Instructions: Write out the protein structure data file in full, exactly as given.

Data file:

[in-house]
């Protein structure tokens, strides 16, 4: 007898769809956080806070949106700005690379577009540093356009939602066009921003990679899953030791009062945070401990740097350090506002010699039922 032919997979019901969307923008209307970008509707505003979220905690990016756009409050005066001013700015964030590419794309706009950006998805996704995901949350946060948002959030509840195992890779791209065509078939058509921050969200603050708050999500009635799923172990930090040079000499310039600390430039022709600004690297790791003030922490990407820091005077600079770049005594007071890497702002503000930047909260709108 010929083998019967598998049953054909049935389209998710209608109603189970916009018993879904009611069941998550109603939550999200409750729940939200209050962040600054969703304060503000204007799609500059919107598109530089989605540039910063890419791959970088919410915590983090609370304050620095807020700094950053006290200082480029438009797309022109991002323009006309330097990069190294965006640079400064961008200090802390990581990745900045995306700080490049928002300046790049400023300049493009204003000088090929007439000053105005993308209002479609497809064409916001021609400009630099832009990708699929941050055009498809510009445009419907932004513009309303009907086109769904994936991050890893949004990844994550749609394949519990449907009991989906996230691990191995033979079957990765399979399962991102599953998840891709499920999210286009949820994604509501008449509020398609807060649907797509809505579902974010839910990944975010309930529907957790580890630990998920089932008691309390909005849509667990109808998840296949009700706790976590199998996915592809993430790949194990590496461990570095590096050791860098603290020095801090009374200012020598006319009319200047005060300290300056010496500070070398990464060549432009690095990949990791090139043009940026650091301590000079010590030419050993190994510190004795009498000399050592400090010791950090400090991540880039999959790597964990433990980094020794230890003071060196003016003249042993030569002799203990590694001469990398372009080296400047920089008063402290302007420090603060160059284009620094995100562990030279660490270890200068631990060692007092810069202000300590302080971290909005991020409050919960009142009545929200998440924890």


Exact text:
[in-house]
């Protein structure tokens, strides 16, 4: 007898769809956080806070949106700005690379577009540093356009939602066009921003990679899953030791009062945070401990740097350090506002010699039922 032919997979019901969307923008209307970008509707505003979220905690990016756009409050005066001013700015964030590419794309706009950006998805996704995901949350946060948002959030509840195992890779791209065509078939058509921050969200603050708050999500009635799923172990930090040079000499310039600390430039022709600004690297790791003030922490990407820091005077600079770049005594007071890497702002503000930047909260709108 010929083998019967598998049953054909049935389209998710209608109603189970916009018993879904009611069941998550109603939550999200409750729940939200209050962040600054969703304060503000204007799609500059919107598109530089989605540039910063890419791959970088919410915590983090609370304050620095807020700094950053006290200082480029438009797309022109991002323009006309330097990069190294965006640079400064961008200090802390990581990745900045995306700080490049928002300046790049400023300049493009204003000088090929007439000053105005993308209002479609497809064409916001021609400009630099832009990708699929941050055009498809510009445009419907932004513009309303009907086109769904994936991050890893949004990844994550749609394949519990449907009991989906996230691990191995033979079957990765399979399962991102599953998840891709499920999210286009949820994604509501008449509020398609807060649907797509809505579902974010839910990944975010309930529907957790580890630990998920089932008691309390909005849509667990109808998840296949009700706790976590199998996915592809993430790949194990590496461990570095590096050791860098603290020095801090009374200012020598006319009319200047005060300290300056010496500070070398990464060549432009690095990949990791090139043009940026650091301590000079010590030419050993190994510190004795009498000399050592400090010791950090400090991540880039999959790597964990433990980094020794230890003071060196003016003249042993030569002799203990590694001469990398372009080296400047920089008063402290302007420090603060160059284009620094995100562990030279660490270890200068631990060692007092810069202000300590302080971290909005991020409050919960009142009545929200998440924890």